It is important for teachers of culturally diverse students to recognize that the typical operational norms and expectations of their classroom may not be the cultural norms practiced by their students. I have become convinced in almost 40 years as an educator that students really do want to do the right thing, and they want to please their teacher. Sometimes, they just need to be guided in how to do that. Teaching students the classroom operational norms and expectations takes patience and guidance. It is a repetitive process, not a “one and done” type of activity. However, teachers need to be aware that sometimes their cultural norms and expectations can conflict with the cultural upbringing of some students. When such encounters occur, it provides an opportunity to inform, demonstrate, and practice desired behaviors.23

The teachers of the international schools with whom I work are typically from Western cultures. Likewise, the schools where they teach are organized around educational principles and curriculum associated with Western culture. However, a number of the students come from other cultures―and the same can be said of students in many American classrooms today. Teachers need to be mindful that while Western culture encourages traits like individualism, competition, and setting oneself apart, other cultures value the opposite: collaboration, community, and uniformity. Western culture values eye-to-eye contact when people are communicating. But this is not so in other parts of the world. For someone in the position of authority (the teacher) to demand eye-to-eye contact with students who are culturally different from him or her may cause cultural confusion because the students have been taught to demonstrate respect to those in authority by casting their eyes downward. Likewise, male teachers need to practice great sensitivity in how they make eye contact with females, both students and adults, from other cultures.24

In fact, some of the most common Western classroom practices such as using proximity, touching, or using certain gestures can be offensive or construed as inappropriate within some cultures.25 Even certain instructional practices may create culturally embarrassing situations. Requiring students to participate by answering a question or speaking up in a class discussion seems harmless enough―that is, until you call on a student from a different cultural heritage who does not reply, not because of disrespect, but out of deference to you as his or her teacher. In many cultures, students listen; they aren’t expected to respond.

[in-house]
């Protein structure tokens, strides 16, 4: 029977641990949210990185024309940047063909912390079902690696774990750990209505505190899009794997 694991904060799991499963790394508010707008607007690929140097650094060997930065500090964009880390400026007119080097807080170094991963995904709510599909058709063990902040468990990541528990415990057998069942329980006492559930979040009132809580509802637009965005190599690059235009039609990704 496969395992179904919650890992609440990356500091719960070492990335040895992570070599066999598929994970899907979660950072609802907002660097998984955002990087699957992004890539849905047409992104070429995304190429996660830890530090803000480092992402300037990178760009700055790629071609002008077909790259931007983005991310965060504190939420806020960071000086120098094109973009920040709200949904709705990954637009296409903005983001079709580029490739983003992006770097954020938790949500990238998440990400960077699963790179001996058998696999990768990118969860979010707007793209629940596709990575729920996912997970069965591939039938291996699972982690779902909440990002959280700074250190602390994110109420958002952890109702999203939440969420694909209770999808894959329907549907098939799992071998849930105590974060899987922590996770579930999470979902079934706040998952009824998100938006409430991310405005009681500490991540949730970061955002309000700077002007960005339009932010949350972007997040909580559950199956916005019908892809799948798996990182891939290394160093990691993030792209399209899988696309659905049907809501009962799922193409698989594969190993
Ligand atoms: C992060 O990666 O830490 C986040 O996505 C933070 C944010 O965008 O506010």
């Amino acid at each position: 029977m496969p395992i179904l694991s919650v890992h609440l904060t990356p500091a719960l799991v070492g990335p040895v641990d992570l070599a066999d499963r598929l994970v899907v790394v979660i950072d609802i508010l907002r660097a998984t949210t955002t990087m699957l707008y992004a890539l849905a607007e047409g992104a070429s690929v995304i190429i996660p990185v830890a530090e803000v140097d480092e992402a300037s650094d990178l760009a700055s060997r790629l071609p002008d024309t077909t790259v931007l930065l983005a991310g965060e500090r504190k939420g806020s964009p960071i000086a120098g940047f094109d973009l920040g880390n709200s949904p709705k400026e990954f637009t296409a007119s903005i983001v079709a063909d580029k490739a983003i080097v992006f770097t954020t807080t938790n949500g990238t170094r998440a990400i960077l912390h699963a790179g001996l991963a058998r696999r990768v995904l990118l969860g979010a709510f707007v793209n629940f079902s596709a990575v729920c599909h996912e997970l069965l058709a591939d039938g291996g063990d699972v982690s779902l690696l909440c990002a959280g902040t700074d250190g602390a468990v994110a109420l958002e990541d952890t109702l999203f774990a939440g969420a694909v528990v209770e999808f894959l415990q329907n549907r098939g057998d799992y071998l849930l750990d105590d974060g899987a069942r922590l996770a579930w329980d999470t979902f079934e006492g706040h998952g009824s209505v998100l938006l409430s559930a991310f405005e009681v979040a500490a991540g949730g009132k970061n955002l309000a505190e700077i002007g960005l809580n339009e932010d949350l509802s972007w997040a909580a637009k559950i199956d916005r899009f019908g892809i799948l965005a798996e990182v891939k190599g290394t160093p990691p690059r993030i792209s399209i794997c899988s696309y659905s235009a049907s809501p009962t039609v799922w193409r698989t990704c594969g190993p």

Likewise, requiring students to “problem solve” independently when they have not acquired the innovative thinking and advanced processing skills for this task leads only to discouragement and sets up barriers to their learning. For these, and many other good reasons, a number of educational experts26 promote the use of small groups and collaboration or cooperative learning so that students can work and learn together. In most cases, students are able to successfully attain the desired learning they would have achieved through the use of independent-learning activities. In addition, cooperative learning helps students practice a variety of cross-cultural skills such as listening, hearing others’ perspectives, and achieving consensus in a respectful manner. These are also important 21st-century employment skills that will be required of our students.27

Teachers of Asian students will benefit from acquainting themselves with the cultural differences between Eastern-based and Western-based cultures. Chang, Mak, Wu, Chen, and Lu28 provide an intriguing discourse regarding the evolution of Eastern cultural beliefs and practices and the differences that exist within learning and teaching styles. Jonathan Borden’s 2008 book Confucius Meets Piaget offers useful insights about the cultural and educational differences between the West and East, primarily within the Korean culture.